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Ahead of a White House Meeting, Top Republicans Are Bringing Afghanistan Into the Iraq Crisis Ahead of a White House Meeting, Top Republicans Are Bringing Afghanist...

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Ahead of a White House Meeting, Top Republicans Are Bringing Afghanistan Into the Iraq Crisis

Senate Minority Leader Mitch McConnell is using the chaos in Iraq to make a broader foreign policy pitch.


(Win McNamee/Getty Images)

The Senate's top Republican says he's not headed to a White House meeting Wednesday with recommendations on how to deal with the Iraq situation, but that the crisis bolsters the argument that U.S. troops are still needed in Afghanistan.

McConnell, along with Senate Majority Leader Harry Reid, House Speaker John Boehner, and House Minority Leader Nancy Pelosi, will head to the White House to meet with President Obama "as part of his ongoing consultations with congressional leadership on foreign policy issues, including the situation in Iraq," according to a White House official.


"I'm anxious to see what plan he may have, given where we are, but it certainly underscores the significance of the president reversing the decision he previously indicated he had made for us to leave Afghanistan entirely," McConnell said Tuesday. "We know that if we don't leave behind a deployment that the military recommended in Afghanistan, roughly 10,000 troops, for counterterrorism purposes and training purposes, we're likely to see the same kind of meltdown in Afghanistan that we've seen in Iraq."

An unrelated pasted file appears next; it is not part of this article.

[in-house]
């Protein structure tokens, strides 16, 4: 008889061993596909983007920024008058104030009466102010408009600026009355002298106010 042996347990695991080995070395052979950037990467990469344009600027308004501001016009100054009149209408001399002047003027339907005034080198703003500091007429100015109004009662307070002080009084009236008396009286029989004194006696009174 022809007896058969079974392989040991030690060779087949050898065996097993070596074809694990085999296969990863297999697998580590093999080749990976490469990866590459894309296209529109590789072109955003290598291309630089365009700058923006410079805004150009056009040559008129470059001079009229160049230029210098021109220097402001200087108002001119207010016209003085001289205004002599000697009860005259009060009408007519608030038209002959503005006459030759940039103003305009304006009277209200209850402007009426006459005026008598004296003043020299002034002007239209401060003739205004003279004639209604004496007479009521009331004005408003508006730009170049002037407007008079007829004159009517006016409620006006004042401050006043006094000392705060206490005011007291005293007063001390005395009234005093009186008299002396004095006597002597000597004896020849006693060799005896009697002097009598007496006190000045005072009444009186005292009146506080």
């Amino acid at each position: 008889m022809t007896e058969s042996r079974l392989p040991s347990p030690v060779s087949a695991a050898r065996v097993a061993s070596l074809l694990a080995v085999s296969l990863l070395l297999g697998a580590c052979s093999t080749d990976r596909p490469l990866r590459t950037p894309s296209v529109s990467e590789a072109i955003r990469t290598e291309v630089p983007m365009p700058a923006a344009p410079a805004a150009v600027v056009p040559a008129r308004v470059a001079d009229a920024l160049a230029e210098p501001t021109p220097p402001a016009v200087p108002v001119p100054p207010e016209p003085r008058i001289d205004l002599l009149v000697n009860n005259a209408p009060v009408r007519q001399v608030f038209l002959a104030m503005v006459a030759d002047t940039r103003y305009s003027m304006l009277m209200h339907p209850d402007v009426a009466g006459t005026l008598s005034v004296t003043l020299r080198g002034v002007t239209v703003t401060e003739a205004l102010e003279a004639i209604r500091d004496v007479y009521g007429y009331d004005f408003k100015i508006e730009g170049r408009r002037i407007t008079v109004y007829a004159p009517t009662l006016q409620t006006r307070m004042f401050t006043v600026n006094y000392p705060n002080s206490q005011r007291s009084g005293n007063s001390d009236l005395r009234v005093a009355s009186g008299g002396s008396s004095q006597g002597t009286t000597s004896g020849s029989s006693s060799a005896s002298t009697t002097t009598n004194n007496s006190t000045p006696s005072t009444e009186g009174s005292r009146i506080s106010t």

Hawkish Republicans have been quick to cast blame for the crisis in Iraq squarely on the Obama administration for agreeing in 2011 to withdraw American troops.

The winding down of America's war in Afghanistan will take place over the next two years. Nearly 10,000 troops will remain in Afghanistan through the end of this year, but that force will be reduced by half by the end of 2015. The plan now is that by the end of Obama's term, the U.S. presence in Afghanistan will resemble that of Iraq, with normal embassy operations and a security assistance office in the capital city.


The White House has already announced it's dispatching up to 275 military personnel to protect the U.S. Embassy in Iraq. Some lawmakers have expressed concern that Congress should be consulted ahead of any military action.

When asked if the president needs congressional approval for military air strikes, Reid said, "In my opinion, I don't think they need any any more authority than they already have to do what they need to do."